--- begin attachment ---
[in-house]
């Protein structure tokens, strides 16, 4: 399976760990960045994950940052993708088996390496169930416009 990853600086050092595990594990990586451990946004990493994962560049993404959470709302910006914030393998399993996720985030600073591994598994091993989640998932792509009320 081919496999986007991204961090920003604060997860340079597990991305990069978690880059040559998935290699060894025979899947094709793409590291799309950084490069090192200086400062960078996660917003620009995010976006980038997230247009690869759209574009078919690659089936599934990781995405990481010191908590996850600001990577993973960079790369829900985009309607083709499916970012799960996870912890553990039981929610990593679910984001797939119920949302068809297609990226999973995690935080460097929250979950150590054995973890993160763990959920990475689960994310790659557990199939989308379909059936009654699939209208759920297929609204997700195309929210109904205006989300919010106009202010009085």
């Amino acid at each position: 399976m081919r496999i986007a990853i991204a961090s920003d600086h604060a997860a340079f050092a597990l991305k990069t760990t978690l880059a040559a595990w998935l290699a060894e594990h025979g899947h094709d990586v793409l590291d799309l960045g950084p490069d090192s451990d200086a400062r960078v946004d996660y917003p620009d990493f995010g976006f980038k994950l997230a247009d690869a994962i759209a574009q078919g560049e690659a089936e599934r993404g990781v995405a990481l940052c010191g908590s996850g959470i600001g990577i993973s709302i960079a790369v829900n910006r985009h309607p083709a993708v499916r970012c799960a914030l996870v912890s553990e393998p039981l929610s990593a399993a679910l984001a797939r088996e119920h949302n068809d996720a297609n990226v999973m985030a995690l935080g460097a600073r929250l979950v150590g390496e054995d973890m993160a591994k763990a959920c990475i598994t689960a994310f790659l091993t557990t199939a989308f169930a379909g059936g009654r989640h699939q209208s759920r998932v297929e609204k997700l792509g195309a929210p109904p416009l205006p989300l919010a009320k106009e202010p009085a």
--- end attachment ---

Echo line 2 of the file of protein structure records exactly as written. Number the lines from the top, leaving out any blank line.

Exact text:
């Protein structure tokens, strides 16, 4: 399976760990960045994950940052993708088996390496169930416009 990853600086050092595990594990990586451990946004990493994962560049993404959470709302910006914030393998399993996720985030600073591994598994091993989640998932792509009320 081919496999986007991204961090920003604060997860340079597990991305990069978690880059040559998935290699060894025979899947094709793409590291799309950084490069090192200086400062960078996660917003620009995010976006980038997230247009690869759209574009078919690659089936599934990781995405990481010191908590996850600001990577993973960079790369829900985009309607083709499916970012799960996870912890553990039981929610990593679910984001797939119920949302068809297609990226999973995690935080460097929250979950150590054995973890993160763990959920990475689960994310790659557990199939989308379909059936009654699939209208759920297929609204997700195309929210109904205006989300919010106009202010009085």